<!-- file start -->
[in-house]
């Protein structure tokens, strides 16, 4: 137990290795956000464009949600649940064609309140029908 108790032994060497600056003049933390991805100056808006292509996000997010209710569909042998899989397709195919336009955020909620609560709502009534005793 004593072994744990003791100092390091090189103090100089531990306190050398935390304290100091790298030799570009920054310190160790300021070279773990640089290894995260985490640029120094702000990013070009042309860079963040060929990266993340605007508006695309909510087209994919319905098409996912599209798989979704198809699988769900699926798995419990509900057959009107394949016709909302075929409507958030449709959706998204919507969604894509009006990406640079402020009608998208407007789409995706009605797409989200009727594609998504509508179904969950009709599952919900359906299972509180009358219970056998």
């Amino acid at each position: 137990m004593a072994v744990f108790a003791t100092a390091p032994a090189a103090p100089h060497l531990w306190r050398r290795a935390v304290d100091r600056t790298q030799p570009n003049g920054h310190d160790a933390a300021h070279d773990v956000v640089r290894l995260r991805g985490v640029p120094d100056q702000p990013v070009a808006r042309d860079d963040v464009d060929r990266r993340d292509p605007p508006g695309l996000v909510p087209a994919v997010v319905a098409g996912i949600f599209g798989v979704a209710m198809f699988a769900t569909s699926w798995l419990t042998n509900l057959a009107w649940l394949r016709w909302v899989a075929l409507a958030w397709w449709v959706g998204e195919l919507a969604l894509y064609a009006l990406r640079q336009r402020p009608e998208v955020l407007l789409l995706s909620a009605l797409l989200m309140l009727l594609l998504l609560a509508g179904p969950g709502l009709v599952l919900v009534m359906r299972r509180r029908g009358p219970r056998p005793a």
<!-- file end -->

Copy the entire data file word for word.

[in-house]
């Protein structure tokens, strides 16, 4: 137990290795956000464009949600649940064609309140029908 108790032994060497600056003049933390991805100056808006292509996000997010209710569909042998899989397709195919336009955020909620609560709502009534005793 004593072994744990003791100092390091090189103090100089531990306190050398935390304290100091790298030799570009920054310190160790300021070279773990640089290894995260985490640029120094702000990013070009042309860079963040060929990266993340605007508006695309909510087209994919319905098409996912599209798989979704198809699988769900699926798995419990509900057959009107394949016709909302075929409507958030449709959706998204919507969604894509009006990406640079402020009608998208407007789409995706009605797409989200009727594609998504509508179904969950009709599952919900359906299972509180009358219970056998």
């Amino acid at each position: 137990m004593a072994v744990f108790a003791t100092a390091p032994a090189a103090p100089h060497l531990w306190r050398r290795a935390v304290d100091r600056t790298q030799p570009n003049g920054h310190d160790a933390a300021h070279d773990v956000v640089r290894l995260r991805g985490v640029p120094d100056q702000p990013v070009a808006r042309d860079d963040v464009d060929r990266r993340d292509p605007p508006g695309l996000v909510p087209a994919v997010v319905a098409g996912i949600f599209g798989v979704a209710m198809f699988a769900t569909s699926w798995l419990t042998n509900l057959a009107w649940l394949r016709w909302v899989a075929l409507a958030w397709w449709v959706g998204e195919l919507a969604l894509y064609a009006l990406r640079q336009r402020p009608e998208v955020l407007l789409l995706s909620a009605l797409l989200m309140l009727l594609l998504l609560a509508g179904p969950g709502l009709v599952l919900v009534m359906r299972r509180r029908g009358p219970r056998p005793a």